IN the latest broadside fired in the violent, two-week-long strike over wage increases, Sibanye-Stillwater’s executive head of human resources, Themba Nkosi, posted an open letter to Association of Mineworkers & Construction Union (AMCU) general-secretary, Joseph Mathunjwa, accusing him of making “disingenuous and dishonest” statements.
In the past two weeks, three lives have been lost, several employees have been assaulted and a police officer was assaulted and stripped of her equipment at the Sibanye gold mines.
Nkosi said the lawless actions during the past week were primarily caused by AMCU’s members and were the responsibility of its leadership. Mathunjwa’s accusation that the judiciary (which upheld Sibanye’s interdict against AMCU’s violent behaviour) was biased in favour of big business was “a blatant red herring”, Nkosi said.
AMCU, which represents about 43% of employees at Sibanye-Stillwater gold mines, has demanded a basic wage of R12,500 a month for entry-level workers. Another 49% of Sibanye employees, represented by the National Union of Mineworkers (NUM), Solidarity and UASA, signed an agreement on 14 November to accept a guaranteed minimum of R12,800 per month for entry-level workers in the first year, rising to over R14,900 a month in the third year of the agreement.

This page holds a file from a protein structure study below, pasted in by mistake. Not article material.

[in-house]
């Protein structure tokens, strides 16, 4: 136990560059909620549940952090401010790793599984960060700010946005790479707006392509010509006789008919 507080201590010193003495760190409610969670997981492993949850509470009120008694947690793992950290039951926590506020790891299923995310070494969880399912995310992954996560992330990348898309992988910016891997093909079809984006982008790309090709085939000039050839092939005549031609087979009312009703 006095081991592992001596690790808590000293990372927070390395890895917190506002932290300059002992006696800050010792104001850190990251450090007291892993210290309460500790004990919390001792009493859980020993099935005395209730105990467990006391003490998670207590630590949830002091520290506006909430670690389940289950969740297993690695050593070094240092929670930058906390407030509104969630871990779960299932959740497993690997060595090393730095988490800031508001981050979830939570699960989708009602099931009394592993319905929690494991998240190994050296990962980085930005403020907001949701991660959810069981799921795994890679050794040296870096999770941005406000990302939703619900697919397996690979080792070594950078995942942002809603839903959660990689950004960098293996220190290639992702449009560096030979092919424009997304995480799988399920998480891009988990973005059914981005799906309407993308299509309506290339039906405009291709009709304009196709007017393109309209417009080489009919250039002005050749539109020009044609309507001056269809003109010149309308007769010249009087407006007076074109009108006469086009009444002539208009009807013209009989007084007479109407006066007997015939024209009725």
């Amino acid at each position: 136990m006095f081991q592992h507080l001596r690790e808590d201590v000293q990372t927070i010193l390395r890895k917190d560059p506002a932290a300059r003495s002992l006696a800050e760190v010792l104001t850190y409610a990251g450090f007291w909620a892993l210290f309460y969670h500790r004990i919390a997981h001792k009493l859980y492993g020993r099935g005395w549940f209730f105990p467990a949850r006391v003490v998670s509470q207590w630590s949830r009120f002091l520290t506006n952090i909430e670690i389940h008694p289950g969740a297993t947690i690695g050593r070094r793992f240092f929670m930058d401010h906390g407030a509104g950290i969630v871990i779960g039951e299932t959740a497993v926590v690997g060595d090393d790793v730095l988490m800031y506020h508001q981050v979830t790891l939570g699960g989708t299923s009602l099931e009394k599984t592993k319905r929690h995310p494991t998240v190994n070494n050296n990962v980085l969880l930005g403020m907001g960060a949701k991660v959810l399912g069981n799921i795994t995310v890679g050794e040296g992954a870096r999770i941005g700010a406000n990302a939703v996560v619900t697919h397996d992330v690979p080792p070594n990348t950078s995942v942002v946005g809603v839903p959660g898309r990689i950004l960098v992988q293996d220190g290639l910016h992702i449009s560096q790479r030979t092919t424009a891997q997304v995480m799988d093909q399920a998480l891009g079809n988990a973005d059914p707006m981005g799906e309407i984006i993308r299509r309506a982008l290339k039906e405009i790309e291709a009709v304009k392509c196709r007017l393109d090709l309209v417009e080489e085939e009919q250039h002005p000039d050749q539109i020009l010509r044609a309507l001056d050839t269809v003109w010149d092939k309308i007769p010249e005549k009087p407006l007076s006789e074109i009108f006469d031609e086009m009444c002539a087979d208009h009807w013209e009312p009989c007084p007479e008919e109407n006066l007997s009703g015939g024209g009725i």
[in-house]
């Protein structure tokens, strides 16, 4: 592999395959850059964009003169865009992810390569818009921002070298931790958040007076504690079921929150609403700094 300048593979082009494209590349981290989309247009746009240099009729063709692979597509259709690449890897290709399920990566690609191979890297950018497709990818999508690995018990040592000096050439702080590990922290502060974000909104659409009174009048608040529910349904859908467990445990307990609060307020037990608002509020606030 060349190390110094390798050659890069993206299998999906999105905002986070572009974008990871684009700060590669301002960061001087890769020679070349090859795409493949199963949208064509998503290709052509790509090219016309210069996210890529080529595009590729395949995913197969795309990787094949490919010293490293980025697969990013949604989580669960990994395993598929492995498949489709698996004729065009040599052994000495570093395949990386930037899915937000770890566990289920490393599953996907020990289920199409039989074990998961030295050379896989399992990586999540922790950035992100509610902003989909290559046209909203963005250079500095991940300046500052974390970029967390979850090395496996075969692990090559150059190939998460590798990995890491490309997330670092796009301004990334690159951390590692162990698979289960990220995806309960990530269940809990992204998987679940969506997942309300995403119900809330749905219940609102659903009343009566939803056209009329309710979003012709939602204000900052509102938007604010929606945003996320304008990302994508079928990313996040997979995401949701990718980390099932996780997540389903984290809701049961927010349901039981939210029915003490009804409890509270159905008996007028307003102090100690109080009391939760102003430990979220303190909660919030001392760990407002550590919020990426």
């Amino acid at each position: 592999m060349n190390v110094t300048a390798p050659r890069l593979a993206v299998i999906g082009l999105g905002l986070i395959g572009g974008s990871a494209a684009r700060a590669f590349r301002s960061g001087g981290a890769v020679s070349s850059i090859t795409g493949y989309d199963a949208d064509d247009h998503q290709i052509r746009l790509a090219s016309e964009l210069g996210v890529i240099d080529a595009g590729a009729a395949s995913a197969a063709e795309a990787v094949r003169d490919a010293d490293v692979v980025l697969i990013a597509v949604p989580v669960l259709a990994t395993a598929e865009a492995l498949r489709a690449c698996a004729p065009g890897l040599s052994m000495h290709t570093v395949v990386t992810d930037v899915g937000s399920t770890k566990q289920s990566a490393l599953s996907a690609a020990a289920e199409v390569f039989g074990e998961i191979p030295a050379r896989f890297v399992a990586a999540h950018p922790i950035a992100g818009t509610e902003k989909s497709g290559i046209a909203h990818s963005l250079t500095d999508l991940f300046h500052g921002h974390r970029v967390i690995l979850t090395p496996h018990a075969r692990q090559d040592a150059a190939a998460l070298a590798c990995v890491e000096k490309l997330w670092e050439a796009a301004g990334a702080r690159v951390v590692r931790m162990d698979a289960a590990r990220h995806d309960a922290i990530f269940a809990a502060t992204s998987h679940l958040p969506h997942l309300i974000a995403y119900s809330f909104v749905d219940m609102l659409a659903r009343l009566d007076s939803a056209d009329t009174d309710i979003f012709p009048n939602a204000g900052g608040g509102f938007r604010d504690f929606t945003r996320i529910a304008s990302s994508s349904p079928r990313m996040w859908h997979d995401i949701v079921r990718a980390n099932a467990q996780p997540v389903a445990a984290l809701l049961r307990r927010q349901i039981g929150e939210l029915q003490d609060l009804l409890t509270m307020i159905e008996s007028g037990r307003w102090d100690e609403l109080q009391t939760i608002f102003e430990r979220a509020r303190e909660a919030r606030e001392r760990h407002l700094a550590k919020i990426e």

AMCU participated in the wage negotiations with all the other unions but at the end refused to sign it, and submitted additional demands.
Nkosi said basic wages for lower-paid employees at Sibanye had risen by over 65% since it was unbundled from Gold Fields in 2013, which was significantly above inflation.
He reminded Mathunjwa that if the current strike persisted through the December holiday period, AMCU members, as well as the local economy, would experience significant hardship from the loss of wages.
“Factoring the indirect (multiplier) impact we have on the South African economy implies that our mining has a direct influence on approximately one million South Africans. In addition, mining contributes significantly to the fiscus through taxes and royalties and plays a critical role in sustaining local economies and communities.
“From prior experience, this strike will not only affect the company, but all other stakeholders, with our employees and their families being worst affected,” Nkosi said.